It then all got a bit flat, and at half time the cries were for more intensity, etch out the complacency and see the game off. That didn’t exactly happen, and we found ourselves in a right old scrap in the second half. Townsend continued to cause problems and going forward we struggled get in behind an aged QPR defence featuring a pensioner, an Arsenal reject, and a player who has been relegated four season in a row.
Lukas Podolski again had the chance to impress from the centre-forward position, but struggled to get in on the action. His lack of mobility severely restricted our options in the final third resulting in wasted long-range efforts or misplaced passes as the frustration grew in the Arsenal end. It’s incredible how some people were happy about Olivier Giroud’s suspension, and yesterday again highlighted how important the dashing Frenchman is to the way this Arsenal side sets up. Walcott was as impressive as he has been since his distinct drop in form coinciding with his new expensive contract, and Santi Cazorla was involved although not to the same effect he has been in recent weeks, no doubt struggling with the lack of options in front of him.
Our midfield worked hard as always, with Rosicky largely dictating the play and Arteta providing the sound anchor coverage we’ve grown dependent on for over a year now. I voted for Aaron Ramsey as Arsenal’s Player of the Month for April, but he wasn’t quite at the races today with some sloppy moments on the ball but he was still as busy and intense as ever.
The game plodded on in the second half and as nerves and pressure increased as we reached the latter stages, it was Wojciech Szczesny who we had to thank as he made a string of saves including a fantastic one to deny potentially Arsenal bound Loic Remy, and eventually we crept over the line to secure the points.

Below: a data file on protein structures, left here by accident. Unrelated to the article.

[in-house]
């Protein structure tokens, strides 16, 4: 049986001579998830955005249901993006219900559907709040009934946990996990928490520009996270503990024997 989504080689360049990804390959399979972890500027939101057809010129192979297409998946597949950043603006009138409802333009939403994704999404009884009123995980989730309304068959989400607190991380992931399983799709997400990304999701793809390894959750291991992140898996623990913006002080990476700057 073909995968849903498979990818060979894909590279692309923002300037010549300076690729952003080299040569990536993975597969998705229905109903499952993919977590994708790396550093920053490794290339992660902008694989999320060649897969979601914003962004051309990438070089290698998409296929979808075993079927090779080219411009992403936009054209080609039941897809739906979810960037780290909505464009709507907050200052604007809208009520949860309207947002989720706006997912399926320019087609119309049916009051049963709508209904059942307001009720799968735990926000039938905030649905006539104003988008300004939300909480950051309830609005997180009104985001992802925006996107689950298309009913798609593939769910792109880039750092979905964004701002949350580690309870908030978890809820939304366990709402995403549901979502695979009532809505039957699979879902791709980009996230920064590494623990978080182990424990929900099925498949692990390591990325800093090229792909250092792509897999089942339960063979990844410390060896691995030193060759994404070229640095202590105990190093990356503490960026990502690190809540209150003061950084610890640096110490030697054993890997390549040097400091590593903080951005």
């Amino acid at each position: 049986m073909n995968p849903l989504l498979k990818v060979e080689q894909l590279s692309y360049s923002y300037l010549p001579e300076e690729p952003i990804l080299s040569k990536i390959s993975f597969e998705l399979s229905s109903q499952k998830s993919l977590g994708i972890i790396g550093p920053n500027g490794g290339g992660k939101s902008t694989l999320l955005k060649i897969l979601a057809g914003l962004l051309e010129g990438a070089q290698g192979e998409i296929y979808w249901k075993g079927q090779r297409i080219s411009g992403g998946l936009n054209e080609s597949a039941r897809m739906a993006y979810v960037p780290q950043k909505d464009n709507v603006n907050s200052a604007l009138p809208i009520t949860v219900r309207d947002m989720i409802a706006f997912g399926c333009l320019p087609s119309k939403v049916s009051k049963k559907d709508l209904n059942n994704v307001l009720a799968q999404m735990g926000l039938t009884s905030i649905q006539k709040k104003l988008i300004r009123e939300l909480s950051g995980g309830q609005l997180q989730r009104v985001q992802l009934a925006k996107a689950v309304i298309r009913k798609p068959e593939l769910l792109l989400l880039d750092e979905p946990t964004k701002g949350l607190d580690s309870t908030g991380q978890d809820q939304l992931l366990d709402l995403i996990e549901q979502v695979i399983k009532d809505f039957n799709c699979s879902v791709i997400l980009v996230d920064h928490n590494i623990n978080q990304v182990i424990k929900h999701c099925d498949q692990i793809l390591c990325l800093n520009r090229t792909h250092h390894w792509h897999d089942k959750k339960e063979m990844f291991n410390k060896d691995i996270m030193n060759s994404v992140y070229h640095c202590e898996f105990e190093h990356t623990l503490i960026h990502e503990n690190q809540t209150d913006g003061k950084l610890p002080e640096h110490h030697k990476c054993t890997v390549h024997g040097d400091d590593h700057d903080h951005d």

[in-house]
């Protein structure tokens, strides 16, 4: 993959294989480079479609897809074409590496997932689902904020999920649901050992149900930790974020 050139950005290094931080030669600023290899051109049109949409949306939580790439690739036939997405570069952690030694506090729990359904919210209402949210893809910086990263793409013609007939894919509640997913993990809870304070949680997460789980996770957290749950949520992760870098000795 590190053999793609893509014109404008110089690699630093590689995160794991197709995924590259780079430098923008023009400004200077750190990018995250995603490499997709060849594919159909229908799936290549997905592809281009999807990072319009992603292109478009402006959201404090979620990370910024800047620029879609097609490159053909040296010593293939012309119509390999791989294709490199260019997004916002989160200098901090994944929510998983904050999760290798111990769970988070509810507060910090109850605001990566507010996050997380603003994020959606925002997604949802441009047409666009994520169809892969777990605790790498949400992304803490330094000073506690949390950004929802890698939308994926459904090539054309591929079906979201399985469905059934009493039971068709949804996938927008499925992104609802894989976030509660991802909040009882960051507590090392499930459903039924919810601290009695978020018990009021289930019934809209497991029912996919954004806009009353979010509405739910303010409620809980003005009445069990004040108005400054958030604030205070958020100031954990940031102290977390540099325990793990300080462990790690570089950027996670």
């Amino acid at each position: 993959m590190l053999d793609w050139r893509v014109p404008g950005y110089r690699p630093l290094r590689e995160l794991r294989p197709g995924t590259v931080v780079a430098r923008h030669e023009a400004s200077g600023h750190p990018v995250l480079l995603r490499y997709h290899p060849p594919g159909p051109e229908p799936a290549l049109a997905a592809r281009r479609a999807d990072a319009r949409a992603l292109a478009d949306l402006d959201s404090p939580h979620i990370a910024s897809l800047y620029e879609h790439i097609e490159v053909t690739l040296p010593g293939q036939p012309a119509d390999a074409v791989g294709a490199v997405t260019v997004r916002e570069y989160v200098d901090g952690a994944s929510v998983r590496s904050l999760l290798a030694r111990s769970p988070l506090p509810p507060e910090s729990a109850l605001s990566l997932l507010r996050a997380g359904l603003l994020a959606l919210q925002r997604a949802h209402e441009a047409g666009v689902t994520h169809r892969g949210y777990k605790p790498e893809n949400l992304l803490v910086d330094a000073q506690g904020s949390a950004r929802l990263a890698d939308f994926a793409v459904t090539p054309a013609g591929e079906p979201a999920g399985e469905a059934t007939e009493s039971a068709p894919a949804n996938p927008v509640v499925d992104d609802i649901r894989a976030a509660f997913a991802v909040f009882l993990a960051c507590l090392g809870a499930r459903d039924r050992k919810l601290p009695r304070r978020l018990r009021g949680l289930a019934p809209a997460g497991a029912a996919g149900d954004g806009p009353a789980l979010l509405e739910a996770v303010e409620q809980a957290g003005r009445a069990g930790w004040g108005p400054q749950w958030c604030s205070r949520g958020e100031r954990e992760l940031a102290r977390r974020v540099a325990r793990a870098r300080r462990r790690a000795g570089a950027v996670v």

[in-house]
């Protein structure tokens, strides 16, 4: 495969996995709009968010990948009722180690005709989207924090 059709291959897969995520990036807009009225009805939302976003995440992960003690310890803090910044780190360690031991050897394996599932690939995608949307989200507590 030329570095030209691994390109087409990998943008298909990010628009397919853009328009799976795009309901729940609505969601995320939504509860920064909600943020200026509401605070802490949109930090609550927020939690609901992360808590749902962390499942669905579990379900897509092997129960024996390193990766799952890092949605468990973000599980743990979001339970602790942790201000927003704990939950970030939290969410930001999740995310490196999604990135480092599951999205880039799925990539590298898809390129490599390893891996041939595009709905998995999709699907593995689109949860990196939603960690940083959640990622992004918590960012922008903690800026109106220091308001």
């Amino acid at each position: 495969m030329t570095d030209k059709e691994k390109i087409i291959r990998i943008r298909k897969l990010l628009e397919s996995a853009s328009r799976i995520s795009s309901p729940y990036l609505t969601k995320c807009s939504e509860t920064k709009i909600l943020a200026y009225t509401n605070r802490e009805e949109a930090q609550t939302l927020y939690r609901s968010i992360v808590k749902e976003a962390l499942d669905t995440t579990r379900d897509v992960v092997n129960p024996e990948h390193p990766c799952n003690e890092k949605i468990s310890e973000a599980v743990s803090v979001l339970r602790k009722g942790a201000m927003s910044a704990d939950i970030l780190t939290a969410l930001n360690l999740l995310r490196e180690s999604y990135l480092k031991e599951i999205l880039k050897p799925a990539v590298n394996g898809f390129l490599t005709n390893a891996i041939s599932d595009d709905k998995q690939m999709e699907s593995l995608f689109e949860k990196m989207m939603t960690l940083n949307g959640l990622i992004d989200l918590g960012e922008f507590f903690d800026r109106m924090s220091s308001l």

After the game, Arsene Wenger spoke of our “momentum” and of another “sound defensive display”, and I think that’s the key for us right now. Whilst the performances haven’t always been great, we’re grinding out results at the likes of West Bromwich Albion, Fulham, Sunderland, Swansea City and now QPR that we probably wouldn’t have got in recent years and at this stage of the season it’s all the counts.
Whilst we’re not always making the most of our opportunities in the final third, the way the manager and coaching staff has shored up the defence deserves a huge amount of credit. It’s not the glamorous free-flowing football we’ve been treated to at times over the past decade, but as long as the results continue to come then I can’t imagine anyone will complain. With this as a foundation and money in the bank to strengthen the necessary areas (ahem), it’s hard not to be excited about where this Arsenal side can go in the future, echoing comments from Wenger in the build up to this weekend’s game.